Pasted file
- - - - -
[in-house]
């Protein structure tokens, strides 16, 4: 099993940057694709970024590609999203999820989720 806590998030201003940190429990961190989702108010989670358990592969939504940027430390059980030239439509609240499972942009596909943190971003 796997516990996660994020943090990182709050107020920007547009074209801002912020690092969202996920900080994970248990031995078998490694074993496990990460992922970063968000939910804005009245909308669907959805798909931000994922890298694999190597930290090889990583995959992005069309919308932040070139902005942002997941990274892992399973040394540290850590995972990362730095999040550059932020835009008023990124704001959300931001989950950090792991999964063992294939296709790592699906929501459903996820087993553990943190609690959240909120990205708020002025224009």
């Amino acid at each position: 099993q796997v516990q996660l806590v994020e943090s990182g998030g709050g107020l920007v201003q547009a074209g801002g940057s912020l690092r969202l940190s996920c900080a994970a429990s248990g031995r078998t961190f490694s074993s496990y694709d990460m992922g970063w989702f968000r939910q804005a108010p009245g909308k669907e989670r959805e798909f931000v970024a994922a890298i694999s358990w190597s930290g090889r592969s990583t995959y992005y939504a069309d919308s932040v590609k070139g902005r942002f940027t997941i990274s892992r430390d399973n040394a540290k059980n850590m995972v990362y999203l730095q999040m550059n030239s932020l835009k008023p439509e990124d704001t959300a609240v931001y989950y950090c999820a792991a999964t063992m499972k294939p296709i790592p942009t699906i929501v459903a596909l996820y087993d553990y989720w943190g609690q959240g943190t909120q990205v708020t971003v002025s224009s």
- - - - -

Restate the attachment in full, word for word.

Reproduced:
[in-house]
């Protein structure tokens, strides 16, 4: 099993940057694709970024590609999203999820989720 806590998030201003940190429990961190989702108010989670358990592969939504940027430390059980030239439509609240499972942009596909943190971003 796997516990996660994020943090990182709050107020920007547009074209801002912020690092969202996920900080994970248990031995078998490694074993496990990460992922970063968000939910804005009245909308669907959805798909931000994922890298694999190597930290090889990583995959992005069309919308932040070139902005942002997941990274892992399973040394540290850590995972990362730095999040550059932020835009008023990124704001959300931001989950950090792991999964063992294939296709790592699906929501459903996820087993553990943190609690959240909120990205708020002025224009």
């Amino acid at each position: 099993q796997v516990q996660l806590v994020e943090s990182g998030g709050g107020l920007v201003q547009a074209g801002g940057s912020l690092r969202l940190s996920c900080a994970a429990s248990g031995r078998t961190f490694s074993s496990y694709d990460m992922g970063w989702f968000r939910q804005a108010p009245g909308k669907e989670r959805e798909f931000v970024a994922a890298i694999s358990w190597s930290g090889r592969s990583t995959y992005y939504a069309d919308s932040v590609k070139g902005r942002f940027t997941i990274s892992r430390d399973n040394a540290k059980n850590m995972v990362y999203l730095q999040m550059n030239s932020l835009k008023p439509e990124d704001t959300a609240v931001y989950y950090c999820a792991a999964t063992m499972k294939p296709i790592p942009t699906i929501v459903a596909l996820y087993d553990y989720w943190g609690q959240g943190t909120q990205v708020t971003v002025s224009s």